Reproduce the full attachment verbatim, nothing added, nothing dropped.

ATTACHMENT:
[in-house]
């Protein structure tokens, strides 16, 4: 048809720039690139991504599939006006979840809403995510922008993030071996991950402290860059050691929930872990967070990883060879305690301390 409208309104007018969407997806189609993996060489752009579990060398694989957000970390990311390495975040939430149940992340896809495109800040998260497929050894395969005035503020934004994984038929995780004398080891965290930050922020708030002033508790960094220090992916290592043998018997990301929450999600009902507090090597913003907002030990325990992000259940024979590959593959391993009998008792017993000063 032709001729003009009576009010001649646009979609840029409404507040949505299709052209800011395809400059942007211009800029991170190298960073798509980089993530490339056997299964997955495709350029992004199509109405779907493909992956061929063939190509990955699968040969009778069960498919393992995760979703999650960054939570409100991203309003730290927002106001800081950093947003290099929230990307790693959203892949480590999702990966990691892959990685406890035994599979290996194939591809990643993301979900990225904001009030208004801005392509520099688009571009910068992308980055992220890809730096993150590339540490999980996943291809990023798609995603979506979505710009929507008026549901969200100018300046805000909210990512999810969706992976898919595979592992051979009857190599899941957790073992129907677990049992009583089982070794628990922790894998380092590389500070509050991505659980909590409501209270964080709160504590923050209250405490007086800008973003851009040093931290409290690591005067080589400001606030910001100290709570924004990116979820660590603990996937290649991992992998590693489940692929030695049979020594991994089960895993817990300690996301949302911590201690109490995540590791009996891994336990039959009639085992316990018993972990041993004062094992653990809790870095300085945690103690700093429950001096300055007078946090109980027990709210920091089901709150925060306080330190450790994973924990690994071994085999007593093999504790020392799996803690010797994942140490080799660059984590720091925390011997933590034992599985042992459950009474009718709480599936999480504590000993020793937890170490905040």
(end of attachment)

[in-house]
């Protein structure tokens, strides 16, 4: 048809720039690139991504599939006006979840809403995510922008993030071996991950402290860059050691929930872990967070990883060879305690301390 409208309104007018969407997806189609993996060489752009579990060398694989957000970390990311390495975040939430149940992340896809495109800040998260497929050894395969005035503020934004994984038929995780004398080891965290930050922020708030002033508790960094220090992916290592043998018997990301929450999600009902507090090597913003907002030990325990992000259940024979590959593959391993009998008792017993000063 032709001729003009009576009010001649646009979609840029409404507040949505299709052209800011395809400059942007211009800029991170190298960073798509980089993530490339056997299964997955495709350029992004199509109405779907493909992956061929063939190509990955699968040969009778069960498919393992995760979703999650960054939570409100991203309003730290927002106001800081950093947003290099929230990307790693959203892949480590999702990966990691892959990685406890035994599979290996194939591809990643993301979900990225904001009030208004801005392509520099688009571009910068992308980055992220890809730096993150590339540490999980996943291809990023798609995603979506979505710009929507008026549901969200100018300046805000909210990512999810969706992976898919595979592992051979009857190599899941957790073992129907677990049992009583089982070794628990922790894998380092590389500070509050991505659980909590409501209270964080709160504590923050209250405490007086800008973003851009040093931290409290690591005067080589400001606030910001100290709570924004990116979820660590603990996937290649991992992998590693489940692929030695049979020594991994089960895993817990300690996301949302911590201690109490995540590791009996891994336990039959009639085992316990018993972990041993004062094992653990809790870095300085945690103690700093429950001096300055007078946090109980027990709210920091089901709150925060306080330190450790994973924990690994071994085999007593093999504790020392799996803690010797994942140490080799660059984590720091925390011997933590034992599985042992459950009474009718709480599936999480504590000993020793937890170490905040």